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Monday, April 19, 2021
Inger Andersen is UN Under-Secretary-General and Executive Director, UN Environment Programme (UNEP)
NAIROBI, Kenya, Sep 15 2020 (IPS) - We have known for a long time that biodiversity, and the services it provides, have been in decline. It is on this background that ten years ago, the international community adopted the Strategic Plan for Biodiversity 2011-2020.
The goal of the plan, and its Aichi Biodiversity Targets, was to halt biodiversity loss and ensure that ecosystems continued to provide essential services.
Governments and the wider society have acted to address the biodiversity crisis. Some nations have made some progress. However, as this Report Card on global progress demonstrates, we have not met the Aichi Biodiversity Targets. And we are not on track for the 2050 Vision for Biodiversity.
Many of you might have heard me speak to the devastating consequences of humanity’s imprint on nature, in particular, the COVID-19 pandemic, a zoonotic disease transmitted between animals and humans, which is by no means the first and will not be the last.
From COVID-19 to massive wildfires, floods, melting glaciers and unprecedented heat, our failure to meet the Aichi Targets – to protect our home – has very real consequences. We can no longer afford to cast nature to the side. Now is the time for a massive step up, conserving, restoring and using biodiversity fairly and sustainably.
If we do not, biodiversity will continue to buckle under the weight of land- and sea-use change, overexploitation, climate change, pollution and invasive alien species. This will further damage human health, economies and societies, with particularly dire impacts on indigenous communities.
This Global Biodiversity Outlook spells out transitions that can create a society living in harmony with nature: transitions in how we use land and forests; organize our agriculture and food supply systems; manage fisheries; use water; manage urban environments and tackle climate change. There are many examples that show how the right policies can bring positive outcomes.
For example, where fisheries have been regulated and reported, abundance of stocks has improved. Where coordinated action has been taken to slow deforestation, habitat loss has been controlled. Ecosystem restoration, when implemented effectively and with the support of local populations, has reversed decades of degradation.
To knit the global response together, UN Member States will soon adopt the Post-2020 Global Biodiversity Framework. In the Framework, we need ambitious, clear and common targets for a nature-positive world.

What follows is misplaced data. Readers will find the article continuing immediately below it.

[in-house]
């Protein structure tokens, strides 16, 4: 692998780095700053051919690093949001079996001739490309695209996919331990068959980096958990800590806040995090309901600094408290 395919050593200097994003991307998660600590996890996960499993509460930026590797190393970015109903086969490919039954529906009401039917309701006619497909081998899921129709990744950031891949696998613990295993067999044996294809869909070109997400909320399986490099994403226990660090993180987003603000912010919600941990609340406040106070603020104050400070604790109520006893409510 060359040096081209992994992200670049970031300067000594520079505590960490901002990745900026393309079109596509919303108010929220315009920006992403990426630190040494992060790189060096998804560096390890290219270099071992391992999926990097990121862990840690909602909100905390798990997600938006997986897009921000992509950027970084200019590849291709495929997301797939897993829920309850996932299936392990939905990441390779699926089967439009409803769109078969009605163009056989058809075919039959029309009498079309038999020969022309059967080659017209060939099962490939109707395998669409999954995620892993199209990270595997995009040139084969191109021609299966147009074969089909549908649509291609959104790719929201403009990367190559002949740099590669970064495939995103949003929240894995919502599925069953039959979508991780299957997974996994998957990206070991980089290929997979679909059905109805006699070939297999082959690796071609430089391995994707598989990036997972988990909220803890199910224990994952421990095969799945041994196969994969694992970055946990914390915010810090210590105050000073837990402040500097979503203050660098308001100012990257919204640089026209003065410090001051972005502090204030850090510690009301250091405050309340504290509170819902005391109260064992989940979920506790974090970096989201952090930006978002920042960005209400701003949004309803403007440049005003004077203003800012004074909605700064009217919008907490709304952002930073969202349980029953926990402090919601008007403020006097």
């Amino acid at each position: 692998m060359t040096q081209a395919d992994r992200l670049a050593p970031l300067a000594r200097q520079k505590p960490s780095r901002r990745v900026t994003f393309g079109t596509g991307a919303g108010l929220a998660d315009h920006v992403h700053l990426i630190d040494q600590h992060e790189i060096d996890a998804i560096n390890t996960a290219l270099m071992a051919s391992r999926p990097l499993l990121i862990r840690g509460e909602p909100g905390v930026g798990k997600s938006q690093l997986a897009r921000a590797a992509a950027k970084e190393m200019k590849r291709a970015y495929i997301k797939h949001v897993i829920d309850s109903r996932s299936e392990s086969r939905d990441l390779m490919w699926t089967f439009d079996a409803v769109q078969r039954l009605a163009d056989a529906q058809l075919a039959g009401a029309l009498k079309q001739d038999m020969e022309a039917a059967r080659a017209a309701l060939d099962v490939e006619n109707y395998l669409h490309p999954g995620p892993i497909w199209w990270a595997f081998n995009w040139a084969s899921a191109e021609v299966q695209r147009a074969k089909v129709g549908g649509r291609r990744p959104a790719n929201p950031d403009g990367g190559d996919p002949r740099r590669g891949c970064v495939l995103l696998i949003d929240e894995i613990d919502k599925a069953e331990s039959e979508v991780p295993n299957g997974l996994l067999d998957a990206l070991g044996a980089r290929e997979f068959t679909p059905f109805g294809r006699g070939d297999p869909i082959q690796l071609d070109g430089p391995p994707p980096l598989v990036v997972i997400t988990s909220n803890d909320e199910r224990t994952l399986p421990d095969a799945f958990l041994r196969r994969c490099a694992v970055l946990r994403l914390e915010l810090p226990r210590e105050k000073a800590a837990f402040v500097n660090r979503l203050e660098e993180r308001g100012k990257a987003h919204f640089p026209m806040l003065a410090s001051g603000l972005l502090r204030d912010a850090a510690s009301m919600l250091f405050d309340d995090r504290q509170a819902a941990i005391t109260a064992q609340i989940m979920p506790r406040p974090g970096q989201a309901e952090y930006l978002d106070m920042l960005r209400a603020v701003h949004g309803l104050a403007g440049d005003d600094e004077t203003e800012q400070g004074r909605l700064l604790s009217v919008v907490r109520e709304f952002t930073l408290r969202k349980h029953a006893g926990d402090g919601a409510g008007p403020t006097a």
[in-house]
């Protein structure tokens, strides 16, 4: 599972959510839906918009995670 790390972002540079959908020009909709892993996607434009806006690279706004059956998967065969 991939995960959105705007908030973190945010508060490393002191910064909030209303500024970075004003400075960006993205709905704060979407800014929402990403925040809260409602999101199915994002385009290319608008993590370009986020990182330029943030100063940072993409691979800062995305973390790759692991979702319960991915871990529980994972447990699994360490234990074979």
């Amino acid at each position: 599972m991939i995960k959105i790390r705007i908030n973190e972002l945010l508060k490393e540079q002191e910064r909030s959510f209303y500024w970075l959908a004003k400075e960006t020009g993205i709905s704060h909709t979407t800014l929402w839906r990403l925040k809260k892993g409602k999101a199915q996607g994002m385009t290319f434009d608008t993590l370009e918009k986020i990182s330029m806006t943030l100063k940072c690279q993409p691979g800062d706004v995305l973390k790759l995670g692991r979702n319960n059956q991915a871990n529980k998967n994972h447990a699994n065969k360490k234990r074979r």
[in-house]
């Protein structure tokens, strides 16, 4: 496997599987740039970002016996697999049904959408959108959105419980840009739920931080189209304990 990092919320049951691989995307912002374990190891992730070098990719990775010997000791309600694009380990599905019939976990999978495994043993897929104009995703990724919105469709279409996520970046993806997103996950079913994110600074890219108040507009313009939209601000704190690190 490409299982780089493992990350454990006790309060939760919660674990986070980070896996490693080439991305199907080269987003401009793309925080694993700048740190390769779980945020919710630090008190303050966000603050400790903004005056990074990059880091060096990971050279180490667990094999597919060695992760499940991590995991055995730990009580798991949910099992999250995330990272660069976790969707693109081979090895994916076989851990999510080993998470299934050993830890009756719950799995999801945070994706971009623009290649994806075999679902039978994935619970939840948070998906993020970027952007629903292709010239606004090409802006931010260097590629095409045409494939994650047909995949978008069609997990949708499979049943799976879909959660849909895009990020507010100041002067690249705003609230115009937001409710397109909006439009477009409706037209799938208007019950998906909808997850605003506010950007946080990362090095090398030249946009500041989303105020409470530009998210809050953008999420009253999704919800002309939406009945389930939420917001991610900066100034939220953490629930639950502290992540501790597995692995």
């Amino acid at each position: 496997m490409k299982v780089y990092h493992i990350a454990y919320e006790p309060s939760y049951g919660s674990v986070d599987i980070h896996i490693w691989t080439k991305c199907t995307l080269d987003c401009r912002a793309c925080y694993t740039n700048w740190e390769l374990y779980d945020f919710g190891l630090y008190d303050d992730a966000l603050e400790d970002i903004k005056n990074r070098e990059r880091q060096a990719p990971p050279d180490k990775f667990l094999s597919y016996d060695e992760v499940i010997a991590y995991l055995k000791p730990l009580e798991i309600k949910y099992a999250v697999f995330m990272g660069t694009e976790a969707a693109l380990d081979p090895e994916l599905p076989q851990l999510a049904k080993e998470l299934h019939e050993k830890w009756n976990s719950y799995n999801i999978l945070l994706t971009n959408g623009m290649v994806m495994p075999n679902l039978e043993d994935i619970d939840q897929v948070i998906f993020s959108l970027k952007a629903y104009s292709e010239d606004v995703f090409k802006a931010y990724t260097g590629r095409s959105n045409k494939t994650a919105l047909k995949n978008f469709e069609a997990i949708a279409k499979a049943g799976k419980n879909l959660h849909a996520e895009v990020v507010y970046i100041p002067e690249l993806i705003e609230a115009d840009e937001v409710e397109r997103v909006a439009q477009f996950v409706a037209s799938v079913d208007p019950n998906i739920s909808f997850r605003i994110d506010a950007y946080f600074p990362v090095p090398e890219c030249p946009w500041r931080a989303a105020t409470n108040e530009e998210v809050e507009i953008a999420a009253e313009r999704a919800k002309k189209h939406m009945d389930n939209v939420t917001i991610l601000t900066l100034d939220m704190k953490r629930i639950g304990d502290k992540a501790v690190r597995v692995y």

Targets that can be broken down and implemented at the national level. We need targets that can be added up, so we know whether we are on track to meet the new goals that we will set. We need financing, capacity development, transparency and accountability.
We need buy-in from the sectors and groups – infrastructure, agriculture, government, business and finance – that drive biodiversity loss. This may seem like a tall order, but I believe protecting nature is entirely within humanity’s reach. There is today a far deeper understanding of what nature loss means for health and well-being.
Businesses can no longer afford to ignore the risk of biodiversity loss to profitability. And we are seeing countries, companies and financiers begin to lean in on the nature agenda. As we seek to stretch on the Nationally Determined Contributions (NDCs), we have a real shot at embedding ecosystem-based adaptation and nature-based solutions into climate action.
We don’t need to wait for the Biodiversity Framework to be finalized before we begin this work. As the UN Secretary-General has noted, this is a “make or break moment for the planet”.
As we seek to reboot the global economy following COVID-19, how we prioritize and direct our resources will either secure human, economic and environmental health for generations to come, or take us down the grey path that has brought with it the suffering we are seeing today.
We have little choice in the path we must take.
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